Wednesday, December 16, 2009
Here's are some from this week:
Hi Lynette, We've never met; I just wanted to say how much I enjoyed your Cuba book!I finished it last eve, in preparation for a 3-month trip there next month, & I could barely put it down! I loved your great honesty, modesty, insights, philosophy, humor, descriptions, etc (& this was the first book I've finished in 10-20+yrs)! If you're ever in the Phoenix area you're welcome to stay in my guest bedroom.
Dave Foster, AZ
I have to agree with Peter Sutherland about the reviews of your book. I did have to put it down when I went to the bathroom and drove to a restaurant to eat. I have read Weir, Mayes, Kurmaskie and many others; however, you have written the best travel book I have read. My only regret is that I reached the end of the book. Perhaps some more books of your journeys will be published so I can live vicariously through your journeys? Tienes huevos much grande to travel the world by yourself.
Thanks for sharing your experiences, and I hope you share many more. You are truly gifted in your literary talents!
Hope to meet you some day on a remote journey!
PS: a truly inspiring book - good travels, good life!
Wanted to let you know how much I have enjoyed your musings. Discovered your site a couple of years ago, and finally bought a copy of "Handsomest Man" as we were beginning our train-up for deployment overseas (in Iraq now).
I bet I've got the only copy of your book in Iraq ...
Someone once said something to the effect of "If reading it is easy, then writing it was hard.", and I very much believe that. So, I can both enjoy your thoughtful, "smart-ass", funny commentary and appreciate the hard work that went into it.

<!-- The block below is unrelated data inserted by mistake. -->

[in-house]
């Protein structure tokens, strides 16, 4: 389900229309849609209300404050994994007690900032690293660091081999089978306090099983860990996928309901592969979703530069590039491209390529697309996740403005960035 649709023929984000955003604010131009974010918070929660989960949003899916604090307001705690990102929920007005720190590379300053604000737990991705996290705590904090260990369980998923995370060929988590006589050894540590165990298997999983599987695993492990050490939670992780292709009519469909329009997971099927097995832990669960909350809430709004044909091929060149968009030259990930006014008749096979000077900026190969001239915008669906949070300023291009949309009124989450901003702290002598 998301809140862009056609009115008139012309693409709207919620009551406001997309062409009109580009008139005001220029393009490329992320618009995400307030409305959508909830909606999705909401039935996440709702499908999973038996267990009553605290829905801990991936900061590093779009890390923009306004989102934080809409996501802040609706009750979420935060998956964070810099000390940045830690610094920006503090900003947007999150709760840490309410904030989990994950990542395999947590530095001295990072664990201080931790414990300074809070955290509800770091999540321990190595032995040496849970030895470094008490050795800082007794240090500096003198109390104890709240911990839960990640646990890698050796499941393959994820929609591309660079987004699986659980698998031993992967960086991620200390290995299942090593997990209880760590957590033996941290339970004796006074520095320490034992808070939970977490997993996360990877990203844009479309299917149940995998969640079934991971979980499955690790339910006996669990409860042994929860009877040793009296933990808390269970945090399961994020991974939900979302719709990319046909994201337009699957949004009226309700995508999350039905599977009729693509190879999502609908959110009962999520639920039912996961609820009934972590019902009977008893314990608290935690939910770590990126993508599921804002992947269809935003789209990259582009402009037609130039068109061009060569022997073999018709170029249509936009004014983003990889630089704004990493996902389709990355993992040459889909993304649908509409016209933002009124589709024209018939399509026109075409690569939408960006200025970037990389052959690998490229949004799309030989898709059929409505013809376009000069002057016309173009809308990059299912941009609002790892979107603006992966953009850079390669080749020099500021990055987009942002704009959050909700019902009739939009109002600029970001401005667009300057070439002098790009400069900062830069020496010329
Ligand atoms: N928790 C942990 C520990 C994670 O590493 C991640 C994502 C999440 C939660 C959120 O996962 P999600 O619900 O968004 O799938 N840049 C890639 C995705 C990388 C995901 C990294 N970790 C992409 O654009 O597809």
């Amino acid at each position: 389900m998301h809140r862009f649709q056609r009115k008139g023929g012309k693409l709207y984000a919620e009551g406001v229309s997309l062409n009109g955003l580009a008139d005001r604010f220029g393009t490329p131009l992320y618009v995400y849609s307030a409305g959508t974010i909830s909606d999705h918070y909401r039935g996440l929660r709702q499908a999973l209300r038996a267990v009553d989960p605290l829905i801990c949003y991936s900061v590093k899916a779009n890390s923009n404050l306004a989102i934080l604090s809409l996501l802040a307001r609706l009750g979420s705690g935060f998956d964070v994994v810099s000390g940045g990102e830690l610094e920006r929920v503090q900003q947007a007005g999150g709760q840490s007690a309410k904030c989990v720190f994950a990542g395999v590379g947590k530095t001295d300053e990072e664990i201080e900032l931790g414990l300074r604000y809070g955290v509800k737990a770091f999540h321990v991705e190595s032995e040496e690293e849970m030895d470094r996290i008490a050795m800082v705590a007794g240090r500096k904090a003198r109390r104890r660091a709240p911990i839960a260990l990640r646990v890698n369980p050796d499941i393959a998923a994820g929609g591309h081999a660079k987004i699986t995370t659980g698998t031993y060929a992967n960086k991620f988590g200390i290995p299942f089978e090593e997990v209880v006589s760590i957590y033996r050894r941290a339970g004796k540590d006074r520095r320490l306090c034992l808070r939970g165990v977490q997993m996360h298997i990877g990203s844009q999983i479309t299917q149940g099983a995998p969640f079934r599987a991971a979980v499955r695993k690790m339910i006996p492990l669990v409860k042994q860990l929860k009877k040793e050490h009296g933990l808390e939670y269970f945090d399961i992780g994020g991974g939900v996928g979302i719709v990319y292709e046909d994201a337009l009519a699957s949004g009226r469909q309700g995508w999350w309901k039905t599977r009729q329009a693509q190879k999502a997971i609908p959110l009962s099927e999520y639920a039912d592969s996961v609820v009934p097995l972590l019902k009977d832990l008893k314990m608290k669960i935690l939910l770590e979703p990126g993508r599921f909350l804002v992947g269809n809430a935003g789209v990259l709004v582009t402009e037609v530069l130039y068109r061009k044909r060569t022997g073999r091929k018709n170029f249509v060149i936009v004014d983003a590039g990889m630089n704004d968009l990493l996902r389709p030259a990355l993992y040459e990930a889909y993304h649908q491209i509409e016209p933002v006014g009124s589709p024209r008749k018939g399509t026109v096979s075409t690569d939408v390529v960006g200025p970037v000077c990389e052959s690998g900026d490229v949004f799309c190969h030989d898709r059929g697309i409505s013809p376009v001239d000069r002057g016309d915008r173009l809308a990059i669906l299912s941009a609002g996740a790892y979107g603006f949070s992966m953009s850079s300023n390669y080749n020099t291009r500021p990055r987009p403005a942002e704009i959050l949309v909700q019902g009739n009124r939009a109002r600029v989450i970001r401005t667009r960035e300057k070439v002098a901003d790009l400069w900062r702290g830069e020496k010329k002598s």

Thanks for doing what you do and look forward to enjoying your work in the future!
(Click on pic to get close to that Iraqi architecture)
It's very gratifying to hear someone tell you they read every word of something you wrote - perhaps even more touching than winning a big fancy accolade. The secret is, of course, writing prose with short sentences and no big words. That's it!
I keenly remember a young man who approached me on my Random House Australia book tour in 2003, and said it was "the first book he'd opened and read in 7 years" it "made him want to read more books". That was the highlight of my year. When you walk into a bookstore, gaze up and see a Mt Kilimanjaro of tomes, you tend to think, "what's the point? Who'd want to read my book?" Do the same thing in a second hand bookstore and it's even more palpable.
But you have to forget that your name need not be Grisham or Rowling to feel success. For an individual with a life as busy and complex as yours to carve you a slice of their time - a resource you cannot make more of - is an honor and achievement worthy of your own private Pulitzer.
Thank you David, and thank you to all the readers who place their comments about books on Amazon. Although I prefer you support your local bookstore, Amazon allows the book to be reached from places where there isn't a bookstore, and reviews help keep it alive.
Note - not only is David going to read more, he's even invited me to stay at his home, in true Cuban 'mi casa es tu casa' style. Today David Foster's guestroom, tomorrow the world's sofa ... maybe, just maybe, we writers can help end the war.
BOUND FOR CUBA? If you're going to Cuba, my friend Ana there says the following things are appreciated by Cubans:
Hi Lynette, I asked some persons today and all of them said the kind of things people would appreciate is medicines (Tylenol, vitamins, alka-seltzers, excedrin, etc and used clothes (cheaper than new).
As a green recycling act, you could wear all your clothes over and at the end of the trip, come back with memories only in hand ...
The Handsomest Man in Cuba